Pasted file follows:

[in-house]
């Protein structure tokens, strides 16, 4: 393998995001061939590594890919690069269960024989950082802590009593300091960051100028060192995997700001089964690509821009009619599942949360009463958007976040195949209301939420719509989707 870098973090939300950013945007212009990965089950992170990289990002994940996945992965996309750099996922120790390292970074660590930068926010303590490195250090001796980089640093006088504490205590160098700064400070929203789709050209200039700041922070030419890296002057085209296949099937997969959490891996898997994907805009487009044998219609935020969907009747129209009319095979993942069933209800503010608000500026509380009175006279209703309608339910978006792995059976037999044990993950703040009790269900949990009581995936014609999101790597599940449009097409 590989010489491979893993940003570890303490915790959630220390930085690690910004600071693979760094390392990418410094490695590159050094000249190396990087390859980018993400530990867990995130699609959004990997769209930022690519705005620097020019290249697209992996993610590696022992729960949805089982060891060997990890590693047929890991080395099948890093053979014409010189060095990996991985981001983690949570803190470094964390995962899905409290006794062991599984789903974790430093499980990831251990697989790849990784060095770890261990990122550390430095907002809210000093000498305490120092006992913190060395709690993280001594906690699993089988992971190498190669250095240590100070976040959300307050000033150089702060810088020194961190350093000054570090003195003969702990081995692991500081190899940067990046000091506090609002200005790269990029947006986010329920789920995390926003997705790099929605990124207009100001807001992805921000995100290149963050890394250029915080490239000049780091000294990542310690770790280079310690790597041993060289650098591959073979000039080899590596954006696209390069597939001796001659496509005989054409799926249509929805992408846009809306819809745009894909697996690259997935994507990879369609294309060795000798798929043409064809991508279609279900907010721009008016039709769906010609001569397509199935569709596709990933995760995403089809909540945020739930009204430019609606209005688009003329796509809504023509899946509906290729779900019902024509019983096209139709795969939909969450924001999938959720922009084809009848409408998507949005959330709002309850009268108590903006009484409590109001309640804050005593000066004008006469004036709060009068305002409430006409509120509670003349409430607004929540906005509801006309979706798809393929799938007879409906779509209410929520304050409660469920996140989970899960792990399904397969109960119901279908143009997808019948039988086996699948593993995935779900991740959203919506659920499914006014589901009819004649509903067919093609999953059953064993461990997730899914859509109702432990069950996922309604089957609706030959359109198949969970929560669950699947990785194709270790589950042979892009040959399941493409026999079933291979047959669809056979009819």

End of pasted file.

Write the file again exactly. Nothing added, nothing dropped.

[in-house]
């Protein structure tokens, strides 16, 4: 393998995001061939590594890919690069269960024989950082802590009593300091960051100028060192995997700001089964690509821009009619599942949360009463958007976040195949209301939420719509989707 870098973090939300950013945007212009990965089950992170990289990002994940996945992965996309750099996922120790390292970074660590930068926010303590490195250090001796980089640093006088504490205590160098700064400070929203789709050209200039700041922070030419890296002057085209296949099937997969959490891996898997994907805009487009044998219609935020969907009747129209009319095979993942069933209800503010608000500026509380009175006279209703309608339910978006792995059976037999044990993950703040009790269900949990009581995936014609999101790597599940449009097409 590989010489491979893993940003570890303490915790959630220390930085690690910004600071693979760094390392990418410094490695590159050094000249190396990087390859980018993400530990867990995130699609959004990997769209930022690519705005620097020019290249697209992996993610590696022992729960949805089982060891060997990890590693047929890991080395099948890093053979014409010189060095990996991985981001983690949570803190470094964390995962899905409290006794062991599984789903974790430093499980990831251990697989790849990784060095770890261990990122550390430095907002809210000093000498305490120092006992913190060395709690993280001594906690699993089988992971190498190669250095240590100070976040959300307050000033150089702060810088020194961190350093000054570090003195003969702990081995692991500081190899940067990046000091506090609002200005790269990029947006986010329920789920995390926003997705790099929605990124207009100001807001992805921000995100290149963050890394250029915080490239000049780091000294990542310690770790280079310690790597041993060289650098591959073979000039080899590596954006696209390069597939001796001659496509005989054409799926249509929805992408846009809306819809745009894909697996690259997935994507990879369609294309060795000798798929043409064809991508279609279900907010721009008016039709769906010609001569397509199935569709596709990933995760995403089809909540945020739930009204430019609606209005688009003329796509809504023509899946509906290729779900019902024509019983096209139709795969939909969450924001999938959720922009084809009848409408998507949005959330709002309850009268108590903006009484409590109001309640804050005593000066004008006469004036709060009068305002409430006409509120509670003349409430607004929540906005509801006309979706798809393929799938007879409906779509209410929520304050409660469920996140989970899960792990399904397969109960119901279908143009997808019948039988086996699948593993995935779900991740959203919506659920499914006014589901009819004649509903067919093609999953059953064993461990997730899914859509109702432990069950996922309604089957609706030959359109198949969970929560669950699947990785194709270790589950042979892009040959399941493409026999079933291979047959669809056979009819």